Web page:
This racial divide has caused negativity between both racial groups in neighborhoods such as my hometown, Boston. I remember as early as middle school there would be fights after school, and it would always be a group of Blacks against a group of Puerto Ricans and Dominicans. It did not stop there, both within and outside school there were always many stereotypes going around, a lot of which was name-calling. Many Latinos were referred to as "Spics," while Blacks were referred to as "Cocolos" and "Morenos." Latinos tend to assume that if a Black person is in a heavily-populated Latino neighborhood, that they are trying to steal something or start problems and vice-versa. In Boston, specifically my neighborhood of Jamaica Plain there is an obvious racial divide. There is an area called Jamaica Pond, which is one of the nicest places you could live in. Then there are areas like Egleston Square, Heath Street, Mozart and Boylston that are low to middle income areas. In these areas there are sectors heavily populated by Latinos, and others sectors heavily populated by Blacks. Some of the problems would take place when there would be parties thrown in the neighborhood. You will never see a Latino go into a "black party" just out of fear because he would be the only Latino there. In this case, it is evident that being different is not always accepted. Latinos and Blacks are not always accepting of each other, and most of the time it is because they put no effort into doing so.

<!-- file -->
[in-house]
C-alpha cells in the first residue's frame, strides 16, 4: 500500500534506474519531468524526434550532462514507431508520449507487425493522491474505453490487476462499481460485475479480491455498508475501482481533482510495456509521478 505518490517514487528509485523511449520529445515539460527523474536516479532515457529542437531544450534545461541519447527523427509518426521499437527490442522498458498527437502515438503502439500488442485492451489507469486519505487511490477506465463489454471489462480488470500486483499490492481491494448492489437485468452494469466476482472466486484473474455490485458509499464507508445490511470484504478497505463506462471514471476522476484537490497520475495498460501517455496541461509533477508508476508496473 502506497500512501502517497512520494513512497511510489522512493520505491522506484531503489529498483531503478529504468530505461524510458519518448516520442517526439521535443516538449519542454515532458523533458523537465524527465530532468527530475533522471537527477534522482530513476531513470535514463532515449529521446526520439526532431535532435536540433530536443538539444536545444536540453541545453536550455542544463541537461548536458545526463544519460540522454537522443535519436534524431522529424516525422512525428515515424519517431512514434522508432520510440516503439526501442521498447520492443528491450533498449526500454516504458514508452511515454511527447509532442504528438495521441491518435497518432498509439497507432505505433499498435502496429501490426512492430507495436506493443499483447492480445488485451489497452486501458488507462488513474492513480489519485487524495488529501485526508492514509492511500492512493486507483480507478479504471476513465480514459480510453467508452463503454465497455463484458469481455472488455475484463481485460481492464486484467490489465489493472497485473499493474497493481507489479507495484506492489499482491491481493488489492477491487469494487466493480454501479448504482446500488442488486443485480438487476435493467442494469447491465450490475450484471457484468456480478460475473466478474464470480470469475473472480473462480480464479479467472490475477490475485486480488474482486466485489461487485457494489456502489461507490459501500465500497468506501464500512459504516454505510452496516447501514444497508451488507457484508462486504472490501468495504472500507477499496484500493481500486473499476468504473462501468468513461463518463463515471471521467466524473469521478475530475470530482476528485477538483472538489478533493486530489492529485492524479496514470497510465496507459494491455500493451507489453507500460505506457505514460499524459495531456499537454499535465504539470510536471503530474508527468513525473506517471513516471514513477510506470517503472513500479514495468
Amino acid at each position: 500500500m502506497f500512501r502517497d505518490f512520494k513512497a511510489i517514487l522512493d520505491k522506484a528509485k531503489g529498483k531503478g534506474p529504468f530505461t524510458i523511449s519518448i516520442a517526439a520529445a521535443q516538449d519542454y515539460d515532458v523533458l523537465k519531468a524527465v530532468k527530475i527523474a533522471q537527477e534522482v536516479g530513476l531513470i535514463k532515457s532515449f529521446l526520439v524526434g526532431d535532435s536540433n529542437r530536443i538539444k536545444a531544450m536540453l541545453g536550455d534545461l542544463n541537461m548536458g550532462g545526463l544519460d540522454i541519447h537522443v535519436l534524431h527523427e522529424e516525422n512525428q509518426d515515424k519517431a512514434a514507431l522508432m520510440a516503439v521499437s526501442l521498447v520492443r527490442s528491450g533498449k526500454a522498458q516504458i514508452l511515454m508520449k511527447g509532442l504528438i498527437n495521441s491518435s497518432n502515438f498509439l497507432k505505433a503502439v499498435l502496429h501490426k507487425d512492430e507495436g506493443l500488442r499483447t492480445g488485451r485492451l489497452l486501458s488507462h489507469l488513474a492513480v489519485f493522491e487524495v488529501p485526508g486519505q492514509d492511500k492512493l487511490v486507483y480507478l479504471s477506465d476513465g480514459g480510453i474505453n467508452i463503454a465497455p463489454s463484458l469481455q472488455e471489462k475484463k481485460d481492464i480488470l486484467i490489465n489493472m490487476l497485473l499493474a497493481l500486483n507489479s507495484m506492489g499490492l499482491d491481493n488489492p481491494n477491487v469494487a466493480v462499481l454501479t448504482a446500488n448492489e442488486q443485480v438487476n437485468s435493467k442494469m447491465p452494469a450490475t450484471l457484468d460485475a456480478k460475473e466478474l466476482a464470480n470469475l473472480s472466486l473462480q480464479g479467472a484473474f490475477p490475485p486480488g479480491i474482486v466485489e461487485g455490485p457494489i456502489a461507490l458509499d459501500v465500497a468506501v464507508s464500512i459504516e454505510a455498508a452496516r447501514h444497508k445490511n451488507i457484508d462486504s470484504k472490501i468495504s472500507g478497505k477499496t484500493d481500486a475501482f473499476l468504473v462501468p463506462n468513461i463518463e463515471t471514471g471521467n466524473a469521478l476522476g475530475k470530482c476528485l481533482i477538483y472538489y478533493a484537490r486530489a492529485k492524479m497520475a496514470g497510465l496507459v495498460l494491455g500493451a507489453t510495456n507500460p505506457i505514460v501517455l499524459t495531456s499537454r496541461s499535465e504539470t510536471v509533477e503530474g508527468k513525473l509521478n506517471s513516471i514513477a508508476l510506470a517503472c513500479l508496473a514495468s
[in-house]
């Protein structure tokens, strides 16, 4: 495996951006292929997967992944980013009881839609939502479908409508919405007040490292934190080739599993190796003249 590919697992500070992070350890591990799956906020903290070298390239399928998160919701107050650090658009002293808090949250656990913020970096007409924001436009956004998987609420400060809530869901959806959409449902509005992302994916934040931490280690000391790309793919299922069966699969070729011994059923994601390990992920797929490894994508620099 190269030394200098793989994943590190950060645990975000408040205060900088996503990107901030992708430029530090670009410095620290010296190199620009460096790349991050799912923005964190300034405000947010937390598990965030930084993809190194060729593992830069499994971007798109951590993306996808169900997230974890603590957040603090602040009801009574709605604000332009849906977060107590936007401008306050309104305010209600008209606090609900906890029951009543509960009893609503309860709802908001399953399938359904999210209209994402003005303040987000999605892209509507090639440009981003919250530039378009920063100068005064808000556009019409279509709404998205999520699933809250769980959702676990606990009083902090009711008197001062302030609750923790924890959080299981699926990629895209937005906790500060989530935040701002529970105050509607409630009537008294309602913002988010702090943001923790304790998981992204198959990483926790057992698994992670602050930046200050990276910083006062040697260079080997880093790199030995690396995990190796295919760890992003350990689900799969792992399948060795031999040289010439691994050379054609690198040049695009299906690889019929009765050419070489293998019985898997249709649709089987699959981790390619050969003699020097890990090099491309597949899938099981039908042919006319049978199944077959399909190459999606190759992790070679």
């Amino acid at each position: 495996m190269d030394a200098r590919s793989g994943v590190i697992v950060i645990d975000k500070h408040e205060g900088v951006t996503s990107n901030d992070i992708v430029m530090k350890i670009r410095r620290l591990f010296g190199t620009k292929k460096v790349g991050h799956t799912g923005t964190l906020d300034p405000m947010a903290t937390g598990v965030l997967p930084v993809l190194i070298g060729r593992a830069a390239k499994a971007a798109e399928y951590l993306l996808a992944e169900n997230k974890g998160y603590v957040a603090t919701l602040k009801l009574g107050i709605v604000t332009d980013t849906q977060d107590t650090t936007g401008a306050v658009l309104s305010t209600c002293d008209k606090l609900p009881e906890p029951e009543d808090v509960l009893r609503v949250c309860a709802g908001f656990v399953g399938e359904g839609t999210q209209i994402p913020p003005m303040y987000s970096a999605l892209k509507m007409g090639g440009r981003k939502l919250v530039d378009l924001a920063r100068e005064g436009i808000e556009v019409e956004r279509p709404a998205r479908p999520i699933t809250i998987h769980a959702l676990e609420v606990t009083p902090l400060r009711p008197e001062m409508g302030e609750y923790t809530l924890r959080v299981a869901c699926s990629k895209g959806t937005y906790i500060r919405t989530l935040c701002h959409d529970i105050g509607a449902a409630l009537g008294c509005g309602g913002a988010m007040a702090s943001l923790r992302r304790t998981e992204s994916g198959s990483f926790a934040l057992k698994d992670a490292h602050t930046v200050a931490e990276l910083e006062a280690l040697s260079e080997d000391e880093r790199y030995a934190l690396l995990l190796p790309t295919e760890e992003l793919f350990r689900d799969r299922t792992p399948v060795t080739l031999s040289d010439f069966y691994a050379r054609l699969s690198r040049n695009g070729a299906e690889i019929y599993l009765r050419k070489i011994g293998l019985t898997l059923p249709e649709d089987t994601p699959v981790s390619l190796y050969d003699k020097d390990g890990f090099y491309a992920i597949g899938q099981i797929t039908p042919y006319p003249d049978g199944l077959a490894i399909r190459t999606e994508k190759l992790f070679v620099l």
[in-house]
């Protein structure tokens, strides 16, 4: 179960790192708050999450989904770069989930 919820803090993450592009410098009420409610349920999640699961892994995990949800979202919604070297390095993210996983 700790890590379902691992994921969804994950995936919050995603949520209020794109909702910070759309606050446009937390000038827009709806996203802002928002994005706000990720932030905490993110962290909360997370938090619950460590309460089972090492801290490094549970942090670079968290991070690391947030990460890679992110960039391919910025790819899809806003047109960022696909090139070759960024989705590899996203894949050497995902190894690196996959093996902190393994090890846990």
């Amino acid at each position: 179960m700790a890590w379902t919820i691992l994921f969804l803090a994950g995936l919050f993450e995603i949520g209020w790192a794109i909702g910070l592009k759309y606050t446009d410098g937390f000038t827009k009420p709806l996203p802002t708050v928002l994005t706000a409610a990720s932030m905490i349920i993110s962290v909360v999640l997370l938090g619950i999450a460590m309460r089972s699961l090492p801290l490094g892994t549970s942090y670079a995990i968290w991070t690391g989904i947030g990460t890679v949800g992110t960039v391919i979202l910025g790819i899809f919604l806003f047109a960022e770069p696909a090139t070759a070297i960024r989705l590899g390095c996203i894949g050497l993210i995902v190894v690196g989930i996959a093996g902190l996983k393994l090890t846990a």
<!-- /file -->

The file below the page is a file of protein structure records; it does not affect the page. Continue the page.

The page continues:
I find it strange that Latinos and Blacks can live in the same neighborhood, but will not work together because of their cultural differences. Perhaps a reason for Latinos not being so accepting of Blacks is because in most Latin American countries, people with darker skin are usually looked down upon, and it is the lighter-skinned people who tend to have the most control over the country. However, there are cases when a Latino could pass as Black, but the shared language and culture distinguishes them from Blacks. Language barriers are also a big issue between Latinos and Blacks with regard to communication. There are countless arguments between Latinos and Blacks which end up with comments like "go learn some English" or "I do not understand what you are saying." Although these are universal comments, in my neighborhood it is very common to hear such an argument between Latinos and Blacks.